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Next Quiz Date: January 11, 2014
Subject: 999 (Nintendo DS)
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Author Topic: Etrian Odyssey  (Read 15368 times)
Eusis
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« Reply #15 on: May 15, 2007, 08:09:50 PM »

I may not be a moderator, but please, don't go running around and apologizing in multiple threads over something that wasn't a real problem anyway.
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jj984jj
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« Reply #16 on: May 16, 2007, 08:38:08 PM »

IGN review - 7.4:
http://ds.ign.com/articles/788/788909p1.html

They gave a 6.5 to sound because of the SFX! But what about the awesome Koshiro FM-synth music, it's definitely worth more than that.
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Lord Scottish
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« Reply #17 on: May 16, 2007, 08:46:09 PM »

Just bought it. Seems pretty good so far. The graphics are startlingly good for a handheld game.
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Fadedsun
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« Reply #18 on: May 16, 2007, 09:08:11 PM »

I'm waiting on my copy. I ordered online.

I don't except very many reviews to be outstanding. This isn't an RPG for the mainstream, afterall.
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"Oh, a hunter..."
Robert Boyd
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« Reply #19 on: May 16, 2007, 09:37:14 PM »

I've spent about 2 hours in the game so far (just finished the first floor). My impressions:

Visuals and music are both great for a DS game.

Difficulty level has been hard enough as to require several trips back to town, but not hard enough to be overly frustrating. This is with my Survivalist, Dark Hunter, Troubador, Medic, Alchemist party. So far, I've had two characters die on me.

Enemies don't drop gold. Instead they drop body parts which can be sold back at town or used to complete quests. Selling items back at town often results in new items in the shops depending on what item you sell.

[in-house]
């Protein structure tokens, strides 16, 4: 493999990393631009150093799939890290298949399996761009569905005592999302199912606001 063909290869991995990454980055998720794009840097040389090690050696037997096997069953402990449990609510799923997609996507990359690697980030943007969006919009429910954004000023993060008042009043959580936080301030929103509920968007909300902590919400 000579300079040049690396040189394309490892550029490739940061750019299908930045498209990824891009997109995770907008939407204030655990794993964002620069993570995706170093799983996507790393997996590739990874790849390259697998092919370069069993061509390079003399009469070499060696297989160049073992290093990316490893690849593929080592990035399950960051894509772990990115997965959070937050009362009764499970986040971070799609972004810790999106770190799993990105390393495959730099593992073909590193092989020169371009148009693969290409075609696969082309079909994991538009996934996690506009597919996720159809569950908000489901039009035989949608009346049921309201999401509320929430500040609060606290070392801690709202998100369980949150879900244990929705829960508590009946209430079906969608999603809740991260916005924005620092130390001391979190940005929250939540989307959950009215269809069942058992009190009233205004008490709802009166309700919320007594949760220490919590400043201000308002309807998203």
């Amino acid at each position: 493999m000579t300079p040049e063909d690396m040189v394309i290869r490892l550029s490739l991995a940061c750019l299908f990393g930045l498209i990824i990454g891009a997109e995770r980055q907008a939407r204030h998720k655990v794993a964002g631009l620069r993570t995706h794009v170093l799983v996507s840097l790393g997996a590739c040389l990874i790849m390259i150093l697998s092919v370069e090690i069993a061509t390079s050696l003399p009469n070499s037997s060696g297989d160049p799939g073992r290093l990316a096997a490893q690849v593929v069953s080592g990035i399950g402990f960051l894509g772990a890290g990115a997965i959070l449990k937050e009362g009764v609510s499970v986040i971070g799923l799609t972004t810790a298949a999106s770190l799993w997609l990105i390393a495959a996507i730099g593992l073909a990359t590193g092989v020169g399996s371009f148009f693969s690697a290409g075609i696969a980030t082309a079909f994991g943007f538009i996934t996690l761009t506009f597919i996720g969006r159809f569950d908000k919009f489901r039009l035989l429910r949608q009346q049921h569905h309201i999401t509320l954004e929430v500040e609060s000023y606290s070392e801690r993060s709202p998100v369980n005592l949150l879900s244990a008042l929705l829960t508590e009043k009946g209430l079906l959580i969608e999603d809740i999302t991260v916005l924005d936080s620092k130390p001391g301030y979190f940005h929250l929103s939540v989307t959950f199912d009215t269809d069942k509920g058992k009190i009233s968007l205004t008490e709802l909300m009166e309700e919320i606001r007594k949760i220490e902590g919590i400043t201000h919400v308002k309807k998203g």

The skill system works like this: each character has the same number of skills available to them although which skills varies depending on the class. You start out with 3 skill points and gain an additional skill point each LV-up. LVing up a skill requires 1 point regardless of level. Also apparently you get a few extra skill points if you retire a high level character and start a new character. Skills often have skill prerequisites (1 or 2 specific skills at certain levels of proficiency), but no LV requirements. Pressing A on an unlocked skill tells you what skills are needed to unlock it. I believe LV10 is the max for individual skills. Skills seem to fall under the following characters:

Magic/Technique Skills - Your standard "Spend TP for an effect" skill.
Permanent stat Boosts - seems like all class have HP & TP Up and some classes have additional stat boost skills (like Agi Up for the Survivalist).
Passive Skills - some examples would include the Medic's ability to heal a small amount of health to all party members automatically without spending TP at the end of each battle or the Troubador's skill to increase the rate that XP is gained.
Harvesting Skills - there are 3 of these and they can be used at specific locations in the dungeon to harvest items. Increasing the skill LV increases the # of times per day (game days, not realtime) they can be used. Very important. The Survivalist has access to all 3 of the skills whereas most classes have access to 1.
Proficiency Skills - These are passive skills that are mainly used to unlock new skills although they often also boost the power of skills in their tree. Examples would be the Survivalist Bow skill and the Alchemist's Fire Up skill.

My opinion of the classes I've used so far:

Survivalist - Bow fighter with some nice support skills like a passive skill that increases the rate of pre-emptive attacks and a spell that boosts party speed. Fast with decent damage. The harvesting skills look like they'll come in handy as well.